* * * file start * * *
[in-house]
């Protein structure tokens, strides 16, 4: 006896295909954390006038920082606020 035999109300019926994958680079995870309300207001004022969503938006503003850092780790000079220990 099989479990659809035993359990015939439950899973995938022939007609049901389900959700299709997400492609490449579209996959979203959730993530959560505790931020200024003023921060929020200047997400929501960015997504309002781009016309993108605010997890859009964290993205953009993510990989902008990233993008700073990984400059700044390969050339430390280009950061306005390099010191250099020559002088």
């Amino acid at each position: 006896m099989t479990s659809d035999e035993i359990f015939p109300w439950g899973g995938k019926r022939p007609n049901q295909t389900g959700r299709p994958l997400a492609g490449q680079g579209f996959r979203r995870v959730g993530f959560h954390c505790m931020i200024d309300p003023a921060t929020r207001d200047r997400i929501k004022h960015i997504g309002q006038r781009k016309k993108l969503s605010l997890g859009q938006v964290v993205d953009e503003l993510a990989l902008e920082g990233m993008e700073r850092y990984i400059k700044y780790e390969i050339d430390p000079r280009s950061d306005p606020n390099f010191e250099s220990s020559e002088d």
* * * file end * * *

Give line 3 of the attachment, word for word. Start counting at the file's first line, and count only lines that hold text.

């Amino acid at each position: 006896m099989t479990s659809d035999e035993i359990f015939p109300w439950g899973g995938k019926r022939p007609n049901q295909t389900g959700r299709p994958l997400a492609g490449q680079g579209f996959r979203r995870v959730g993530f959560h954390c505790m931020i200024d309300p003023a921060t929020r207001d200047r997400i929501k004022h960015i997504g309002q006038r781009k016309k993108l969503s605010l997890g859009q938006v964290v993205d953009e503003l993510a990989l902008e920082g990233m993008e700073r850092y990984i400059k700044y780790e390969i050339d430390p000079r280009s950061d306005p606020n390099f010191e250099s220990s020559e002088d």